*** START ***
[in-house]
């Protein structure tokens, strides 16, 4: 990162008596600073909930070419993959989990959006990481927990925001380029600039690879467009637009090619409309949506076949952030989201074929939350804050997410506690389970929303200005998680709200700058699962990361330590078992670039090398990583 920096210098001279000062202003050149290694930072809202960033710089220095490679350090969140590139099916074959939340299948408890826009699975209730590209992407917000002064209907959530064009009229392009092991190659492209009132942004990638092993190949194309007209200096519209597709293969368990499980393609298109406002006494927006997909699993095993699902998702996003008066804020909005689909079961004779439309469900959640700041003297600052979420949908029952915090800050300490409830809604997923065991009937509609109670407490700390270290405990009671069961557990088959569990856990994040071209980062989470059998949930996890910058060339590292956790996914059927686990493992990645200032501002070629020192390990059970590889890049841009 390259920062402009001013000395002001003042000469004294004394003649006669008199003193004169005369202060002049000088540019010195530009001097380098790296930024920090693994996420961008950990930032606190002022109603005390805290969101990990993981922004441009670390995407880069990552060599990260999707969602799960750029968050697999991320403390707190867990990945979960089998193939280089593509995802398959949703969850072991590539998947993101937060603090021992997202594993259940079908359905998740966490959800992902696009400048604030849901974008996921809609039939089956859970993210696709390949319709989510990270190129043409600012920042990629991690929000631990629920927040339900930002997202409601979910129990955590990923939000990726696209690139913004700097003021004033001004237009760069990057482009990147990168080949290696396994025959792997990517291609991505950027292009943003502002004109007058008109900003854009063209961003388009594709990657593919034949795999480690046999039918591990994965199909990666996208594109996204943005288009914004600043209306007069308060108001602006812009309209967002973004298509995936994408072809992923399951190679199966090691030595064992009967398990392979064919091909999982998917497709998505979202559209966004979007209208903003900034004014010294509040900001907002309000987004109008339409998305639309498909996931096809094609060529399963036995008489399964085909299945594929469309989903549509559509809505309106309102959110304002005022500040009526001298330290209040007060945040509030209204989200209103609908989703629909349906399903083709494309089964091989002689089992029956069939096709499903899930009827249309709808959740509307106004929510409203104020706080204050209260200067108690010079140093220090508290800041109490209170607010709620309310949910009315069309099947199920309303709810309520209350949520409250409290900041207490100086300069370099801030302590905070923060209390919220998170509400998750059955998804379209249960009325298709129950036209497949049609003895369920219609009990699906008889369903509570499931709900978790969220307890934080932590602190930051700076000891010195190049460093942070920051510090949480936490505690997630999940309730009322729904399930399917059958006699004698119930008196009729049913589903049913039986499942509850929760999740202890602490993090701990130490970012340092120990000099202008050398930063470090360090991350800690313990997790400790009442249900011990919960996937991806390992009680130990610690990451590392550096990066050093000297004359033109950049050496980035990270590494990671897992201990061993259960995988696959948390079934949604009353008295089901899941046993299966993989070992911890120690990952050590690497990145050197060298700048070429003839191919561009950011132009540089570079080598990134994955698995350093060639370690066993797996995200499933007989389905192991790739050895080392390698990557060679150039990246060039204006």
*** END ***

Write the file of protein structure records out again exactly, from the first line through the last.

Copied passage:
[in-house]
């Protein structure tokens, strides 16, 4: 990162008596600073909930070419993959989990959006990481927990925001380029600039690879467009637009090619409309949506076949952030989201074929939350804050997410506690389970929303200005998680709200700058699962990361330590078992670039090398990583 920096210098001279000062202003050149290694930072809202960033710089220095490679350090969140590139099916074959939340299948408890826009699975209730590209992407917000002064209907959530064009009229392009092991190659492209009132942004990638092993190949194309007209200096519209597709293969368990499980393609298109406002006494927006997909699993095993699902998702996003008066804020909005689909079961004779439309469900959640700041003297600052979420949908029952915090800050300490409830809604997923065991009937509609109670407490700390270290405990009671069961557990088959569990856990994040071209980062989470059998949930996890910058060339590292956790996914059927686990493992990645200032501002070629020192390990059970590889890049841009 390259920062402009001013000395002001003042000469004294004394003649006669008199003193004169005369202060002049000088540019010195530009001097380098790296930024920090693994996420961008950990930032606190002022109603005390805290969101990990993981922004441009670390995407880069990552060599990260999707969602799960750029968050697999991320403390707190867990990945979960089998193939280089593509995802398959949703969850072991590539998947993101937060603090021992997202594993259940079908359905998740966490959800992902696009400048604030849901974008996921809609039939089956859970993210696709390949319709989510990270190129043409600012920042990629991690929000631990629920927040339900930002997202409601979910129990955590990923939000990726696209690139913004700097003021004033001004237009760069990057482009990147990168080949290696396994025959792997990517291609991505950027292009943003502002004109007058008109900003854009063209961003388009594709990657593919034949795999480690046999039918591990994965199909990666996208594109996204943005288009914004600043209306007069308060108001602006812009309209967002973004298509995936994408072809992923399951190679199966090691030595064992009967398990392979064919091909999982998917497709998505979202559209966004979007209208903003900034004014010294509040900001907002309000987004109008339409998305639309498909996931096809094609060529399963036995008489399964085909299945594929469309989903549509559509809505309106309102959110304002005022500040009526001298330290209040007060945040509030209204989200209103609908989703629909349906399903083709494309089964091989002689089992029956069939096709499903899930009827249309709808959740509307106004929510409203104020706080204050209260200067108690010079140093220090508290800041109490209170607010709620309310949910009315069309099947199920309303709810309520209350949520409250409290900041207490100086300069370099801030302590905070923060209390919220998170509400998750059955998804379209249960009325298709129950036209497949049609003895369920219609009990699906008889369903509570499931709900978790969220307890934080932590602190930051700076000891010195190049460093942070920051510090949480936490505690997630999940309730009322729904399930399917059958006699004698119930008196009729049913589903049913039986499942509850929760999740202890602490993090701990130490970012340092120990000099202008050398930063470090360090991350800690313990997790400790009442249900011990919960996937991806390992009680130990610690990451590392550096990066050093000297004359033109950049050496980035990270590494990671897992201990061993259960995988696959948390079934949604009353008295089901899941046993299966993989070992911890120690990952050590690497990145050197060298700048070429003839191919561009950011132009540089570079080598990134994955698995350093060639370690066993797996995200499933007989389905192991790739050895080392390698990557060679150039990246060039204006």